July 10, 2009

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Gone Fishing

Cast Away Workplace Stress on a Utah River

By Sarah Ryther-Francom

July 10, 2009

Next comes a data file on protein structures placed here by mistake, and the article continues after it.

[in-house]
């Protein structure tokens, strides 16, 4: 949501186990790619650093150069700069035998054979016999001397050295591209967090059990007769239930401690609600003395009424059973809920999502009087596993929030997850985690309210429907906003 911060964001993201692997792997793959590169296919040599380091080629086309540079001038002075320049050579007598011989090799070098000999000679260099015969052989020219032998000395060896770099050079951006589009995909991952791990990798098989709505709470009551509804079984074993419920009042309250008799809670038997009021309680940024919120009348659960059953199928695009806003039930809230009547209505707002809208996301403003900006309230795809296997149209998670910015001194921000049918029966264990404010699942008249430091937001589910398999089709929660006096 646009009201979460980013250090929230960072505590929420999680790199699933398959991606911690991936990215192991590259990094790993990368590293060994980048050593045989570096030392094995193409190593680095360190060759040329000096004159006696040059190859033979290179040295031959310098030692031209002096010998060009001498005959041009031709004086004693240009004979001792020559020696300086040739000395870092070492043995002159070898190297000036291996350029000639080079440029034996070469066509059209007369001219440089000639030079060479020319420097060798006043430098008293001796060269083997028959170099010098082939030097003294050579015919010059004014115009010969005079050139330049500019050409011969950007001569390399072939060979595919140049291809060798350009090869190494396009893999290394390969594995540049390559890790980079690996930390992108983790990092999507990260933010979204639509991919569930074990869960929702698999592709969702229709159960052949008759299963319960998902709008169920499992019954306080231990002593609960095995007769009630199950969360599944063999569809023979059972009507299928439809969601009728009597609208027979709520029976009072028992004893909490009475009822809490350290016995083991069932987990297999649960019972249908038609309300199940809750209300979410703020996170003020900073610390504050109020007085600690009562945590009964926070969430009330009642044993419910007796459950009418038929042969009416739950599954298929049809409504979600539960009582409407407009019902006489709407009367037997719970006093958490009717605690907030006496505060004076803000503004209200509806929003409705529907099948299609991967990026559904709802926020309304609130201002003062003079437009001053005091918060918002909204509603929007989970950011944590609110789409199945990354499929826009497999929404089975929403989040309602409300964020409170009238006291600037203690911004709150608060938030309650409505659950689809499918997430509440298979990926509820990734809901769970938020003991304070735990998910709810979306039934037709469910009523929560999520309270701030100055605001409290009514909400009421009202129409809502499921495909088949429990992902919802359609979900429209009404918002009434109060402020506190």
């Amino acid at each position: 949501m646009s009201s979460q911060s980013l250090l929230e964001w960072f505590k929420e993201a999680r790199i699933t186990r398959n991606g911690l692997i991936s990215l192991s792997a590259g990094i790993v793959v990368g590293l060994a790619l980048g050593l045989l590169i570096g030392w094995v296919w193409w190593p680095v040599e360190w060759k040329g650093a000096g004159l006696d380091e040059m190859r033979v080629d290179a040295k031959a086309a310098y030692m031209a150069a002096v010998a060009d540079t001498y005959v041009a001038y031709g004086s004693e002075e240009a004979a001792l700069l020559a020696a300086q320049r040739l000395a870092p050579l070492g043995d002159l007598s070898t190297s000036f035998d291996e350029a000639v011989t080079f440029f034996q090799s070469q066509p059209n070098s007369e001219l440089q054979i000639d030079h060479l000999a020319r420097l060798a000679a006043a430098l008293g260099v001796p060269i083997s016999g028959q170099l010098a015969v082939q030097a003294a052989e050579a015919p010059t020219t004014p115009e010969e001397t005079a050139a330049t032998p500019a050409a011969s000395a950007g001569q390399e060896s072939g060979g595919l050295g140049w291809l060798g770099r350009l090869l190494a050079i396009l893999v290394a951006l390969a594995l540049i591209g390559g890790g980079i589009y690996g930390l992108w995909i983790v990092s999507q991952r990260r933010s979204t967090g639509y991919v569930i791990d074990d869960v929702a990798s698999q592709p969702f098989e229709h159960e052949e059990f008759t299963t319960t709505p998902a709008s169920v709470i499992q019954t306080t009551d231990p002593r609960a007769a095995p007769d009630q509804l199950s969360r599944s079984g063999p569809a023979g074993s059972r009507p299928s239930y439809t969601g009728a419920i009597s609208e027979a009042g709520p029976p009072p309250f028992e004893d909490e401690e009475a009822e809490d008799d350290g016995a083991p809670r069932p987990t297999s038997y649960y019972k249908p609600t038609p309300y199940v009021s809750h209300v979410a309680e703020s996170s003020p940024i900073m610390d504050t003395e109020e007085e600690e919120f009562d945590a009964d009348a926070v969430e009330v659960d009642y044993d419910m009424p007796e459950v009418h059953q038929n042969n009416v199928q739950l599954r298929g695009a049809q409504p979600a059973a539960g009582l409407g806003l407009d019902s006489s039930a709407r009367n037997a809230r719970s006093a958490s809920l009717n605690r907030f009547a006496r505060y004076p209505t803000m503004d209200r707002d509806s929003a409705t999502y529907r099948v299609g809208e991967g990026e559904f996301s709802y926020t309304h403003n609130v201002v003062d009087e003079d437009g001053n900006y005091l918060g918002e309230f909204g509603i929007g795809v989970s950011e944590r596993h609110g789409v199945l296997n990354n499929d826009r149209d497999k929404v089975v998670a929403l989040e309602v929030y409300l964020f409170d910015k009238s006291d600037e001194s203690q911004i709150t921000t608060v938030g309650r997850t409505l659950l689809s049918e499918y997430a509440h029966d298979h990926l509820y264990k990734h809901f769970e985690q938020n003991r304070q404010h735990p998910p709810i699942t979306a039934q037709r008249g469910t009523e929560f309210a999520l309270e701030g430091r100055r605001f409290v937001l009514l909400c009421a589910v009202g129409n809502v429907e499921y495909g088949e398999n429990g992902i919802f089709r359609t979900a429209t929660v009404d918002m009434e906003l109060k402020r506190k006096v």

“Fly fishing is my life,” says Mike Navidomskis, owner of Kaysville-based Mickey Finn’s Fly Box. “It’s everything—it’s artistic, it’s athletic, it’s aesthetic, it’s poetic.” Navidomskis, who also teaches fly fishing classes and hosts a KSL Radio fishing-focused show each Saturday morning, has fished across the world—from New Zealand to Belize—but says that some of his favorite fishing getaways are in Utah’s great outdoors. “Utah is full of great places to fish and relax,” he says. Navidomskis’ fly fishing passion for Utah’s rivers isn’t unique. Aaron Peterson, executive vice president of sales at Prosper, Inc. and writer of the popular fishing blog, www.flyfishingfrenzy.com, is another avid angler whose favorite spots include the state’s many majestic waters. He says fly fishing is the best way he’s found to escape the workday stress. “Whatever I do, work is almost always on my mind, except when I’m out fly fishing,” he says. “Because fly fishing requires so much attention, you’re constantly thinking about what fly to use, what depth, how much weight—fly fishing is something that constantly keeps your mind going and really allows you to get away and forget the office.” Utah is home to numerous fly fishing spots just a few hours drive from downtown Salt Lake. Ranging from the Provo to the Weber rivers, to Seven-mile Creek to Strawberry Reservoir, to the hundreds of streams tucked away in the Uinta Mountains, Utah has numerous one-of-a-kind fishing holes that will help you cast away the everyday stress. Weber River “The Weber River is the most underrated river in Utah,” says Navidomskis. “It is a world-class fishery that contains rainbow, brown brook and cutthroat trout. It’s stocked with catchable fish all summer long, so it’s also a great place to take kids or beginners. And, it’s full of campgrounds, picnic areas and motels and cafes. It’s really a great river for just about anyone looking for a good day of fishing.” Beginning in the Uinta Mountains and emptying into the Great Salt Lake, fly fishing experts cast their lines on this 125-mile river when they need a quick escape from the office—just a short drive through Weber Canyon and you’re ready for prime fishing. Provo River Only a 15-minute drive from Provo or an hour-and-a-half drive from Salt Lake City, the Provo River is considered to be one of the state’s premier blue-ribbon trout spots. “I think the Provo is one of the best fisheries in all of Utah,” says Peterson. “It’s a good place to catch a lot of fish and it’s not that far from wherever you are in the Salt Lake Valley.” With brown and rainbow trout reaching record lengths—a typical fish runs about 18 inches and larger—the Provo is sure to please those hoping to reel in the big one. The Provo River is also acclaimed for its abundance of trout: approximately 3,000 trout are located in a one-mile stretch of the river. I fish the Provo a lot. I take all of my beginning classes there to fish. Students are always floored by how many fish we catch,” says Navidomskis. “And, it’s a more interesting river. It’s full of twists, turns, drags and drops.” Logan River Known as one of the best trout fisheries in the Intermountain Region, the Logan River offers approximately 30 miles of easily accessible, quality roadside trout fishing. The river’s three impoundments, known as the first, second and third dams, are each stocked heavily with brown and rainbow trout, making the river full of catchable fish and, therefore, kid- and beginner-friendly. Above the impoundments, the river becomes a wild trout stream, with browns and cutthroats easily visible in the crystal clear waters. The best time to cast your line on this river is fall, with browns spawning in the late fall and early winter. And, if you’re looking to catch a record-breaking brown, the Logan River might be the place: a 37-pound brown trout was once pulled from the river. A River Runs Through It Defeated HB 187 Gives Anglers River Access Rivers have long been considered public domain. But, what about when that prime fishing hole is located on private property? For years, landowners with property that included a river running through it were permitted to deny fisherman access to the river—the river’s bottom, after all, is land and, therefore, private property (not public like the river’s water). All that changed when the Utah State Legislature defeated HB 187, granting fishing enthusiasts (and other river lovers) access to the state’s rivers, even when running through private property.
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